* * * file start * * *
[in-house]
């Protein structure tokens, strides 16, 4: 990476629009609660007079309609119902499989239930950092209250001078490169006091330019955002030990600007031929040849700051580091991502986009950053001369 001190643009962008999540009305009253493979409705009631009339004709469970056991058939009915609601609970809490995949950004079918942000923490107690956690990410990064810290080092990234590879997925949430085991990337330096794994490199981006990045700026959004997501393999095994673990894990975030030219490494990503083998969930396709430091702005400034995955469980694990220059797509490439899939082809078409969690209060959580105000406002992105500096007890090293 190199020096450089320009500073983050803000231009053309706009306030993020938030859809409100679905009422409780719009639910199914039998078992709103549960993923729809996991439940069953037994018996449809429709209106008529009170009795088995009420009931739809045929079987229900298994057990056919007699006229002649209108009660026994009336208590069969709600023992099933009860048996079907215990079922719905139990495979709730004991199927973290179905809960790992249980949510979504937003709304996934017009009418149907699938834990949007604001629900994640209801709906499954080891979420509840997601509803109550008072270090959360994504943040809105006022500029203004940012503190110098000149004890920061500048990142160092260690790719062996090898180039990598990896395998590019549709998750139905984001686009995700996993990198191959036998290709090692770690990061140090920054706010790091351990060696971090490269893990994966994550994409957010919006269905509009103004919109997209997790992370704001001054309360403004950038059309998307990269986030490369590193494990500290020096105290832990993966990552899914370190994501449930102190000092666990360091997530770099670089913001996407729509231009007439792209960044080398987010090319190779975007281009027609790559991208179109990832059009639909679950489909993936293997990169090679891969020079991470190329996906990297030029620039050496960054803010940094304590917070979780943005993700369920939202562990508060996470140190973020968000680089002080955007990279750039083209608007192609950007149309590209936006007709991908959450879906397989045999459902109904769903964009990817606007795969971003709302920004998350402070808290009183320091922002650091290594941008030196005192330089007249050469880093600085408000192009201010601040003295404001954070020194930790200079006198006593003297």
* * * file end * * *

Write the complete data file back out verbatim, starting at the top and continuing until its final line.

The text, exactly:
[in-house]
């Protein structure tokens, strides 16, 4: 990476629009609660007079309609119902499989239930950092209250001078490169006091330019955002030990600007031929040849700051580091991502986009950053001369 001190643009962008999540009305009253493979409705009631009339004709469970056991058939009915609601609970809490995949950004079918942000923490107690956690990410990064810290080092990234590879997925949430085991990337330096794994490199981006990045700026959004997501393999095994673990894990975030030219490494990503083998969930396709430091702005400034995955469980694990220059797509490439899939082809078409969690209060959580105000406002992105500096007890090293 190199020096450089320009500073983050803000231009053309706009306030993020938030859809409100679905009422409780719009639910199914039998078992709103549960993923729809996991439940069953037994018996449809429709209106008529009170009795088995009420009931739809045929079987229900298994057990056919007699006229002649209108009660026994009336208590069969709600023992099933009860048996079907215990079922719905139990495979709730004991199927973290179905809960790992249980949510979504937003709304996934017009009418149907699938834990949007604001629900994640209801709906499954080891979420509840997601509803109550008072270090959360994504943040809105006022500029203004940012503190110098000149004890920061500048990142160092260690790719062996090898180039990598990896395998590019549709998750139905984001686009995700996993990198191959036998290709090692770690990061140090920054706010790091351990060696971090490269893990994966994550994409957010919006269905509009103004919109997209997790992370704001001054309360403004950038059309998307990269986030490369590193494990500290020096105290832990993966990552899914370190994501449930102190000092666990360091997530770099670089913001996407729509231009007439792209960044080398987010090319190779975007281009027609790559991208179109990832059009639909679950489909993936293997990169090679891969020079991470190329996906990297030029620039050496960054803010940094304590917070979780943005993700369920939202562990508060996470140190973020968000680089002080955007990279750039083209608007192609950007149309590209936006007709991908959450879906397989045999459902109904769903964009990817606007795969971003709302920004998350402070808290009183320091922002650091290594941008030196005192330089007249050469880093600085408000192009201010601040003295404001954070020194930790200079006198006593003297």